But, these things - as valuable as they were - were just the beginning.
The Deeper and More Significant Benefits of Being Curious
Here's the profound realization, that led me to write this article.
When I stop and reflect on my life and where curiosity has taken me, I notice something immensely powerful happening.
Every single thing I've ever been curious about- and allowed myself to follow that curiosity, has been "right" for me. It has benefited my life and grown me in fundamental ways that are so significant now, I cannot imagine my life without them.
The best way I can describe this is-
Curiosity is the voice of your core values, calling your attention to what's important.
Many times, I've felt curious about things that I then chose to ignore. I struggled with perfectionism, and thought I would suck embarrassingly- or I was unwilling to fail, or it seemed to challenging or too expensive an investment in time and money.
Eventually, I decided "I was ready." And, opened the door to something new to my world, that my curiosity has been bugging me about for ages.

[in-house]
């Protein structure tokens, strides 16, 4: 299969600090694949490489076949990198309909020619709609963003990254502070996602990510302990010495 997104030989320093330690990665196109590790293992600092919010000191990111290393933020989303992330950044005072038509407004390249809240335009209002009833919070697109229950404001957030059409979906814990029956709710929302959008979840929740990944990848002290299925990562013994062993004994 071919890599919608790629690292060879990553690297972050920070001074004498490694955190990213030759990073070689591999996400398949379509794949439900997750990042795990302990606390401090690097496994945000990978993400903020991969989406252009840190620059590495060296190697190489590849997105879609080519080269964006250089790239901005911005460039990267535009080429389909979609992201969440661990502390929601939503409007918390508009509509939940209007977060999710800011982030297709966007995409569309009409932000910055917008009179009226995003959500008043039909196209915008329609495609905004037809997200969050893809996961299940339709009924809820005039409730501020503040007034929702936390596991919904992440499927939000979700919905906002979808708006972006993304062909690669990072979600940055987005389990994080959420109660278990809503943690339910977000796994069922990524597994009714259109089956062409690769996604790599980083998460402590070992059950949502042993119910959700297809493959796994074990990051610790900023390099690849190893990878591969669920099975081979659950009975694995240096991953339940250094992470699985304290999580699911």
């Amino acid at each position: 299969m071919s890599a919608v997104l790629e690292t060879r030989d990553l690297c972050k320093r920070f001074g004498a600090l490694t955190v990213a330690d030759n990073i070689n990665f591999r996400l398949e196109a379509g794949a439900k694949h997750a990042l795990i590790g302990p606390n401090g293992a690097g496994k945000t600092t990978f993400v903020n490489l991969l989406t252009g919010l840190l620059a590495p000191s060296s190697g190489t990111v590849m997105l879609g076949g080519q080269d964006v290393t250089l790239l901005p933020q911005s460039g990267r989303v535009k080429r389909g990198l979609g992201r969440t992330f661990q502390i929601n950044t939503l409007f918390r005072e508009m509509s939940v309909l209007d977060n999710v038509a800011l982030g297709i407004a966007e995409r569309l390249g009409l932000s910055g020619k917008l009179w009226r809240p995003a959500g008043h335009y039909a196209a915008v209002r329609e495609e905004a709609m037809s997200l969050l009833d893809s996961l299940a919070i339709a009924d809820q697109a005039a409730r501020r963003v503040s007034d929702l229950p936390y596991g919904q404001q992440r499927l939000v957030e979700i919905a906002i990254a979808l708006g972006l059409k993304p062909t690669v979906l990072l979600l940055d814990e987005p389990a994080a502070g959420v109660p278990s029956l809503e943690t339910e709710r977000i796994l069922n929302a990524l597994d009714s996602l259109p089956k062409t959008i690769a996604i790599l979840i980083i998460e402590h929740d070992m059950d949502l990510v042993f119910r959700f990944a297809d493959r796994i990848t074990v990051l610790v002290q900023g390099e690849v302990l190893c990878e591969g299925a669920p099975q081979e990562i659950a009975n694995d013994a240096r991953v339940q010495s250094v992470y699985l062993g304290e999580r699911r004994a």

And my life was forever changed.
One of the best examples for me here is learning dance. I've always found dance amazing- the degree of physical control, power, beauty that a high level dancer has is breathtaking.
The ability to take music, and turn it into something completely different.
The ability to be that present, and connect with the music, yourself, your own body, the floor, the audience, your dance partner, the other dancers in the performance... these abilities looked like magic.
My perception was that there was absolutely no way these things could be learned, or that I could benefit from working towards them.
How wrong I was.